Monday, June 20, 2016

3 Nephi 15: Additional Notes on the Sermon on the Rubble

Apparently satisfied with his near-flawless recitation of his greatest hit, Jesus moves on to his newer material.

I Told You!
Verse 2 unwittingly addresses the exact issue I've been harping on for the last three chapters:
And it came to pass that when Jesus had said these words he perceived that there were some among them who marveled, and wondered what he would concerning the law of Moses; for they understood not the saying that old things had passed away, and that all things had become new.
They didn't understand?  You don't say!

Maybe if Jesus weren't so busy reading his previously prepared remarks, he could have adapted his speech for the benefit of his audience's comprehension.  Maybe if he were a little more attentive he could have avoided this problem by recognizing the confusion three chapters ago and providing a more detailed explanation then.

Divine Sequestering
Jesus spends a curious amount of time explaining to the Native Americans that their ancestral civilization—with which they've had zero contact for the last six centuries—has no knowledge of their existence.  Which, to be honest, kind of seems like common sense.  Lehi and friends disappeared into the desert.  They didn't hold a press conference saying they were traveling across the ocean to raise up two parallel societies on a different continent.

But the rationale Jesus gives is that the other guys were too wicked.  That's why the Nephites and Lamanites had to be separated from them and kept secret from them.  In almost the next breath, he implies that there are even more hidden offshoots of Israel, who were also kept from the knowledge of the Old World, but he doesn't tell the Native Americans where they are.  He essentially uses a slightly more verbose but equally uninformative version of "other sheep I have which are not of this fold" and leaves it at that.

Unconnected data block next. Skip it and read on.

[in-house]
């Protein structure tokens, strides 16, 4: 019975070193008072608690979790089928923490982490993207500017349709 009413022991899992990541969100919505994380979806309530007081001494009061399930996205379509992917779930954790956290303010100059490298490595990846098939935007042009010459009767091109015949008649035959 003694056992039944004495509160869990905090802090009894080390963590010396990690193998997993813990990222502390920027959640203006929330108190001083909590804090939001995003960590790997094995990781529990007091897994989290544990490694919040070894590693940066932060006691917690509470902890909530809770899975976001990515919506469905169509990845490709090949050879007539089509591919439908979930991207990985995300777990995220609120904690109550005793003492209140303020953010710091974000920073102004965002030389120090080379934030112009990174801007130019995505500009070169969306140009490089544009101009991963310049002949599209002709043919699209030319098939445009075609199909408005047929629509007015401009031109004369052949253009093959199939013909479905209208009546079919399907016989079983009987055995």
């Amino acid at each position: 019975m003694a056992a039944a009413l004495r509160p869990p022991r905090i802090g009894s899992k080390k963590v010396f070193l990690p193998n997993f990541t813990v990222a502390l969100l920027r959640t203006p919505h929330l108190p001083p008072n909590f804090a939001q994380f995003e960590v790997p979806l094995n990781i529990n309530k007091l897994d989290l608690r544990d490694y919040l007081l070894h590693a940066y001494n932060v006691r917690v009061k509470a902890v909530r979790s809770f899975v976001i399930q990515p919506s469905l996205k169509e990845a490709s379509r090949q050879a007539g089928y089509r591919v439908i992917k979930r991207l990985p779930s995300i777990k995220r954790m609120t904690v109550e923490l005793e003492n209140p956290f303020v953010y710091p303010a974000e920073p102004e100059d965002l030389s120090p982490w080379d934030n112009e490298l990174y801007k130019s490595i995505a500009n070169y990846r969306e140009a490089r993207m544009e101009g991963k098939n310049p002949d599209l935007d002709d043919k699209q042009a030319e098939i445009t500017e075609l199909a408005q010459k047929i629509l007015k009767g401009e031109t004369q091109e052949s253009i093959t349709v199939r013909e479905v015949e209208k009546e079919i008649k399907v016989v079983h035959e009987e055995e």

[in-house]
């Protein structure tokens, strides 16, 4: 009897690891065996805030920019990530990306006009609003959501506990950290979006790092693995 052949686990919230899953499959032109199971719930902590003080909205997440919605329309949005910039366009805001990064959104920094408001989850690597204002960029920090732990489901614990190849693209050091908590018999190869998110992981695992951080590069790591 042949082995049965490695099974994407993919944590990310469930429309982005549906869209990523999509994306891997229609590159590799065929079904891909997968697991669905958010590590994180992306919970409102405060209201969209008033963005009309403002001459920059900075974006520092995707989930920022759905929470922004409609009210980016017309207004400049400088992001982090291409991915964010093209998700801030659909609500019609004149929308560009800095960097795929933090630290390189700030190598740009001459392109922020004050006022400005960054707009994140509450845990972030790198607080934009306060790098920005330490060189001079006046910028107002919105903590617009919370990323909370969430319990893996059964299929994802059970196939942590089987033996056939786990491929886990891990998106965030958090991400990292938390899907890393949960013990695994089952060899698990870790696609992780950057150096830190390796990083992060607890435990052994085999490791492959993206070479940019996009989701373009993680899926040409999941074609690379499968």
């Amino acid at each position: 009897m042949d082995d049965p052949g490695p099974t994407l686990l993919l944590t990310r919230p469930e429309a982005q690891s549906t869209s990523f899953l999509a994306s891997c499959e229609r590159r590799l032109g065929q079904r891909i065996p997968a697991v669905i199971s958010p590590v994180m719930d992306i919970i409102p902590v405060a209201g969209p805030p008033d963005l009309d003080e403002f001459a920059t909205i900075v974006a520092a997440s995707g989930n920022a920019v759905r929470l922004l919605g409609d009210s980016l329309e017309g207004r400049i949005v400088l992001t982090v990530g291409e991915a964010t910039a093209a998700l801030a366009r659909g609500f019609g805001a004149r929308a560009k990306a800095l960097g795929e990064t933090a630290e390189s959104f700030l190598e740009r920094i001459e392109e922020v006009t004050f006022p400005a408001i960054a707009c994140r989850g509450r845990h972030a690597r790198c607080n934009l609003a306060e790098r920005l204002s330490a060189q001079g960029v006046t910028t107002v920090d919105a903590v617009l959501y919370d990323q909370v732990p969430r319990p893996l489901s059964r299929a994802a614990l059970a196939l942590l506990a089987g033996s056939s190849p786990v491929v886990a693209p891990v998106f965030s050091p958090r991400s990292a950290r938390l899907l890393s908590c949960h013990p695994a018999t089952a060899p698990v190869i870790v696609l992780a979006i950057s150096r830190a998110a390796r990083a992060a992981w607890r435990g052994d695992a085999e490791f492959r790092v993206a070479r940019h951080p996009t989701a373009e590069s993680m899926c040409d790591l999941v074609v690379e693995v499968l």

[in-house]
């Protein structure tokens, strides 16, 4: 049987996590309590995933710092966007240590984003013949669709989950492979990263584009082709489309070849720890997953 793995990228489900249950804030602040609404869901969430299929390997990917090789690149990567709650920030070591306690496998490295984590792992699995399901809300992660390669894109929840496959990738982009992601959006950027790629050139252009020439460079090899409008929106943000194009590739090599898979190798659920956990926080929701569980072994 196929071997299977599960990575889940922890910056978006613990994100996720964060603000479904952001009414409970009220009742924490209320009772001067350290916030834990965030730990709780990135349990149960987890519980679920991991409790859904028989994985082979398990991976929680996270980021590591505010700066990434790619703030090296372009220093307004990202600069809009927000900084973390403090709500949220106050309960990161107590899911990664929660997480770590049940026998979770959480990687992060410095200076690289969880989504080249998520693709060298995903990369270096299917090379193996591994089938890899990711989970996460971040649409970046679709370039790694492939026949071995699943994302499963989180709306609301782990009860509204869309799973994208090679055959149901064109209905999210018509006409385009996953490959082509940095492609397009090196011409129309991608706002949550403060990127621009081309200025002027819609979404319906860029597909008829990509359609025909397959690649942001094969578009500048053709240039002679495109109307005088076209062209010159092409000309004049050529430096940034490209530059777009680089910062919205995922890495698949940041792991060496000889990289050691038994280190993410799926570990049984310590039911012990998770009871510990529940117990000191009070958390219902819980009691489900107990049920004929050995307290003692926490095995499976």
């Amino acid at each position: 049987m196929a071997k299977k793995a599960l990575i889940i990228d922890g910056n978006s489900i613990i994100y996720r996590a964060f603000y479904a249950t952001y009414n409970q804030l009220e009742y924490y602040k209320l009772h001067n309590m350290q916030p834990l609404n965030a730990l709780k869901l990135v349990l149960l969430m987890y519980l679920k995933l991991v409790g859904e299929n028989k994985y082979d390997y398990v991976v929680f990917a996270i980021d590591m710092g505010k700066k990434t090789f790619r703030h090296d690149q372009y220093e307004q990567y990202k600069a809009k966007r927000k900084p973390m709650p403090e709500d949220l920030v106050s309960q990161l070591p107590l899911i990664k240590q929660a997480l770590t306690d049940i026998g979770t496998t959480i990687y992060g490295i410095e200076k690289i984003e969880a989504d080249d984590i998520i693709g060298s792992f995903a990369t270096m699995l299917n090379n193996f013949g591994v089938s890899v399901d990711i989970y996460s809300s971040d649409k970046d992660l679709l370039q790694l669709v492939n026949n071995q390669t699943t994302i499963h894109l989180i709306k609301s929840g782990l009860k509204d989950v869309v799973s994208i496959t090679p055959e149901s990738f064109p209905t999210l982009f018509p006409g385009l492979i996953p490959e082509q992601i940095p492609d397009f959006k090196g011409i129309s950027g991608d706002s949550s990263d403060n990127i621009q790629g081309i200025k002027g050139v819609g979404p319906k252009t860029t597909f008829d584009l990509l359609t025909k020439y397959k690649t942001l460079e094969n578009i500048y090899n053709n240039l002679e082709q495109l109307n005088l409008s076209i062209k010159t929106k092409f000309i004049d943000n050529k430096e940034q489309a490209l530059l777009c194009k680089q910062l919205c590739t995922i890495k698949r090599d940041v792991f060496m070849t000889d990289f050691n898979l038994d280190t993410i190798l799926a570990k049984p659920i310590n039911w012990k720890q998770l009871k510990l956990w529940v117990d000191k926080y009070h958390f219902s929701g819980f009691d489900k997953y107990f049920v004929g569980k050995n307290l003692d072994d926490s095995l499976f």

So, by withholding information about these other peoples, is Jesus saying these Nephites are too iniquitous to be worthy of that information?  Keep in mind, this is after pretty much all the wicked people on the continent have been killed by the horrible disasters heralding Jesus's crucifixion.  Or, since the Book of Mormon was written for our day, does that mean the world of 1830 was too wicked?  The modern world?  Why isn't he telling us about his other sheep?

More Favoritism
Jesus makes a weird comment near the end of the chapter (verse 23):
And they understood me not that I said they shall hear my voice; and they understood me not that the Gentiles should not at any time hear my voice—that I should not manifest myself unto them save it were by the Holy Ghost.
Why?  Why don't the Gentiles get to see him in person, and why does this verse make it seem that this is the case not because of chance, but because of some kind of divine vendetta?

I don't understand any of the favoritism God exhibits.  In the Bible, a lot of it is about the House of Israel instead of the Gentiles.  In the Book of Mormon, a lot of it is about the Nephites instead of the Lamanites.  We're all sons and daughters of God, right?  He loves all his children, right?  And we're all punished for our own sins, right? (Second Article of Faith, anyone?)  So why do God and Jesus insist on treating entire ethnic or racial groups differently from each other?  Isn't it completely unfair to proffer or withhold blessings based on a heritage that one has absolutely no control over?

I mean, hey, at least the Gentiles get radio reception from Heaven through the Holy Ghost like everybody else, but why go out of your way to insist that the Gentiles should not see the savior of the world in person unless you're just trying to be a dick about it?

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